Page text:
move on to discover the extent of the plaintiff’s injuries and determine damages. In this format, therefore, the decision-maker is unaware of the specifics of the outcome before they decide on negligence, and this could help mitigate hindsight bias. Trial bifurcation or trifurcation is not without its critics, however. Judges have described how it may create “a sterile trial atmosphere” devoid of “the reality of injury,” which should be part of the decision-making equation.112 Others have questioned, specifically with regard to negligence cases, whether limiting the amount of information available to judges may be unconstitutional in some jurisdictions because knowledge of the type and extent of a plaintiff’s injuries may well be necessary to prove causation.113 Mock jury experiments have considered the implications of bifurcating trials, demonstrating that defendants are more likely to prevail,114 but that it does not consistently mitigate hindsight bias.115 Oeberst and Goeckenjan consider employing trial bifurcation when it comes to expert witness reports, for instance, in medical negligence actions. To avoid hindsight bias, they suggested, the court “could provide the expert witness with only the information that was available to the defendant at the time of his or her behaviour.”116 There appear to be no experimental studies on practising judges on the effects of trial bifurcation as a means of mitigating hindsight bias. Further research would establish whether trial bifurcation or trifurcation ought to be considered and appropriately implemented. Finally, other researchers have suggested that workload and time pressures are often at the heart of the problem of intuitive, heuristic-driven judicial decision-making.117 High workload and consequent work-related stress are a common complaint in many judicial systems and may lead to errors when deciding cases.118 More appointments to the bench, improved resources and assistance, and case management efficiencies would allow judges to spend more time on cases, thereby perhaps freeing up more time to engage in system 2, rather than system 1 reasoning. Wistrich and Rachliniski suggested minimising the number of spur-of-the-moment decisions that judges must make. Pre-trial measures such as settlement conferences or pre-hearing motions may give judges a better shot at making less impressionistic and more deliberative, wellreasoned decisions.119 Other suggested measures include affording judges more time to write more judgments – a more deliberative exercise than making a spontaneous decision – or requiring judges to proceed more methodically through scripts, checklists or multifactor tests as they deliberate cases.120 112 In re Bendectin Litigation, 857 F.2d 290 (6th Cir. 1988), 315. 113 Oeberst and Goeckenjan (n 52) 277. 114 Horowitz and Bordens (n 110); Hans Zeisel and Thomas Callahan, ‘Split Trials and Time Saving: A Statistical Analysis’ (1963) 76 Harvard Law Review 1606; Brian H Bornstein, ‘From Compassion to Compensation: The Effect of Injury Severity on Mock Jurors’ Liability Judgments’ (1998) 28 Journal of Applied Social Psychology 1477; Smith and Greene (n 51). 115 Roselle L. Wissler, Katie A. Rector and Michael J. Saks, ‘The Impact of Jury Instructions on the Fusion of Liability and Compensatory Damages’ (2001) 25 Law and Human Behavior 125. 116 Oeberst and Goeckenjan (n 52) 277. 117 Wistrich and Rachlinski (n 92) 116–117. 118 See further on judges’ workload and its effects section 3.1 Work-life balance and judicial decision-making: workload, leisure and retirement. 119 Wistrich and Rachlinski (n 92) 117. 120 Ibid. 117–119. In a similar vein, a recent unpublished study by Engel and Weinshall suggested that lowering the caseload of Israeli judges had a significant impact on judicial decision-making outcomes. Judges invested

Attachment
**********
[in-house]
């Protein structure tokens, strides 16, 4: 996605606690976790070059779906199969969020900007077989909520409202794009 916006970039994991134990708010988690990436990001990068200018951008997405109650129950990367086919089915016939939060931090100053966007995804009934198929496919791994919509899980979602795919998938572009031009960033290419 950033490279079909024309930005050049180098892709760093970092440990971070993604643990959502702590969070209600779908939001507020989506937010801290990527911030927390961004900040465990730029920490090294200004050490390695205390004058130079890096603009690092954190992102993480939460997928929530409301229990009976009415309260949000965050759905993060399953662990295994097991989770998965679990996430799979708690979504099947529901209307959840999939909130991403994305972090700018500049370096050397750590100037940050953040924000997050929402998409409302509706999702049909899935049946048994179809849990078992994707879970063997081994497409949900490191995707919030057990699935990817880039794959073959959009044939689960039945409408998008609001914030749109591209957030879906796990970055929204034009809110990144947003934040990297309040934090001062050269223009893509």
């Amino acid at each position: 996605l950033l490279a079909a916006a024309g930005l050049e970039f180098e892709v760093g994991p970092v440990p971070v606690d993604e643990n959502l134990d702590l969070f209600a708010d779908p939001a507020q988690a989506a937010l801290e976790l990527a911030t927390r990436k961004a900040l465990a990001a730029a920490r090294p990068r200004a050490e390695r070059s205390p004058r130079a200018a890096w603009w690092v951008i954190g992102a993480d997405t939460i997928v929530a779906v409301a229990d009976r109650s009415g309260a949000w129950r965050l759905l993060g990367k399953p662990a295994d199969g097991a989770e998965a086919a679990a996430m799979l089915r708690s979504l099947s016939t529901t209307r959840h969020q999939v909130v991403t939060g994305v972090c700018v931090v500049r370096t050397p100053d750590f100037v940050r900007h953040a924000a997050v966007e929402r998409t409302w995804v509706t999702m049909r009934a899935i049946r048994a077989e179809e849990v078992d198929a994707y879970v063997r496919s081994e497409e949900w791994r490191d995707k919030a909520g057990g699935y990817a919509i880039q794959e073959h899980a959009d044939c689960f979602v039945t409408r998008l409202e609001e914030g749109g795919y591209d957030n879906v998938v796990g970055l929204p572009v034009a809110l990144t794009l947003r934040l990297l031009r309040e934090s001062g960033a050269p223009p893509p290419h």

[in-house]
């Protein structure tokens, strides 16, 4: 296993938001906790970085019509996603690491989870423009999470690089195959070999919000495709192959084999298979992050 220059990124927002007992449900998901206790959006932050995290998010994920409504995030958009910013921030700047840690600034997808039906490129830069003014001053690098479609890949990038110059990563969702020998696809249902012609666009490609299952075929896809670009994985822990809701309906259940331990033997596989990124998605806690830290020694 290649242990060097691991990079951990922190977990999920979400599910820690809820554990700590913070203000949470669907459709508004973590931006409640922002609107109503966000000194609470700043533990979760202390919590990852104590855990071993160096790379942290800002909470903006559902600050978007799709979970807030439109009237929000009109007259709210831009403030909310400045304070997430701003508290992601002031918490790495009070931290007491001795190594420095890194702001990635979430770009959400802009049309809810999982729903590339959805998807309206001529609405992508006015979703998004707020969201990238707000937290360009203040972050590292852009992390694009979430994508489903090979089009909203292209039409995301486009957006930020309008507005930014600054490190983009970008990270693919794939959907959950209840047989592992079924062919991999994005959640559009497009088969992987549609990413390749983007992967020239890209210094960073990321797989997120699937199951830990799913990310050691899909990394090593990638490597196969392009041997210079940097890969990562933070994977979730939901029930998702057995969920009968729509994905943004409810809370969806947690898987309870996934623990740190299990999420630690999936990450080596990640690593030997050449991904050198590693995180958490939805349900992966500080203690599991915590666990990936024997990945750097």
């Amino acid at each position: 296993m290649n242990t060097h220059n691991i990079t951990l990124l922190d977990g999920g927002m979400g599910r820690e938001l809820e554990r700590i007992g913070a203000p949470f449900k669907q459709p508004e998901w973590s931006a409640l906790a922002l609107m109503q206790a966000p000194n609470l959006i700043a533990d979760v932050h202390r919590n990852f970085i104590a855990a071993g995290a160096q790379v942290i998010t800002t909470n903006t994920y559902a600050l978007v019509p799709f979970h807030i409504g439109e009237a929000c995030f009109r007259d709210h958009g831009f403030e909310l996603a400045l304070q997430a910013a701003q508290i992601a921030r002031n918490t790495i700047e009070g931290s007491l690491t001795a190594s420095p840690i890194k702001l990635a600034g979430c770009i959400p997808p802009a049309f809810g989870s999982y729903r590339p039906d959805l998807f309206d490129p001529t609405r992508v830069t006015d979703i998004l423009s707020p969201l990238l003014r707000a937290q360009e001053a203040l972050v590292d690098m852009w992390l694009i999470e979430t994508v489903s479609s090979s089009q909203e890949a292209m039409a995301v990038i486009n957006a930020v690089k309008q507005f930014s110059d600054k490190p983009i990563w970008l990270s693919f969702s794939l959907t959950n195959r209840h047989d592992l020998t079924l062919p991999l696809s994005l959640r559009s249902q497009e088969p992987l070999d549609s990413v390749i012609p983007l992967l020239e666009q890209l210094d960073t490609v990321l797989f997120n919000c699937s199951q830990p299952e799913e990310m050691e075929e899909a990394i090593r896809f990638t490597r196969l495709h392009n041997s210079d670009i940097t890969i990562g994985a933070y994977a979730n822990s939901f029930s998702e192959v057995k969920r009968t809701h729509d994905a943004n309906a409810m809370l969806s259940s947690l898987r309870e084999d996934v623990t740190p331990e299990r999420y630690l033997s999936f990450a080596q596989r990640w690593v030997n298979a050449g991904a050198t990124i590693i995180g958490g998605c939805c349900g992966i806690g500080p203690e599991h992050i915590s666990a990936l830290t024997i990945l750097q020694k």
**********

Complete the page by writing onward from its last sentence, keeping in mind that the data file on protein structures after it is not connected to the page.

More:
Increasing awareness about heuristics and biases, improving judges’ deliberation techniques, trial bifurcation and increasing resources for judges – while all are suggested as techniques to mitigate the effects of heuristics and biases – should be rigorously pretested for their efficacy and feasibility before being implemented.121 As research grows, researchers will hopefully not just focus on testing judges’ susceptibility to heuristics and biases but also increasingly move towards devising and testing techniques to mitigate against their harmful consequences. Next, we turn our attention to a separate category of cognitive errors: those that relate specifically to how judges perform numerical evaluations in the courtroom, either during hearings or when deciding cases. 2.2 Cognitive errors in judges’ numerical decision-making Judges make numerical decisions all the time. For instance, they weigh up statistical evidence given by expert witnesses, choose the appropriate length of a sentence to match the severity of the crime, decide an appropriate award of damages in a personal injuries case and determine legal costs. Although judges may develop a sense of what is fair and appropriate when making these numerical evaluations, judging in numbers can be tricky and, like the rest of us, they can fall foul of cognitive errors. Psychology researchers explain how people’s decision-making on numbers can be clouded by cognitive errors, categorising them as ‘effects’. To briefly introduce three of these: • the anchoring effect, where someone’s judgement of a value is influenced by a preceding value; • the framing effect, the way a numerical value is presented or framed changes decision-makers’ perception of it; and • the contrast effect, the tendency to base a judgement in contrast to a comparison judgement. Researchers have investigated how these and other effects can lead to inconsistent and irrational numerical judicial decision-making by conducting archival studies on sentence lengths in criminal law trials and on awards of damages in civil law cases. Researchers have also conducted experimental studies on practising judges using hypothetical cases. Furthermore, they have explored whether interventions designed to make numerical decisions in courtrooms fairer and more consistent actually work. Such interventions include sentencing guidelines, damages caps, or damages guidelines. Some studies show that these interventions can, in fact, paradoxically work against the goals of preventing excessive sentences or damages amounts.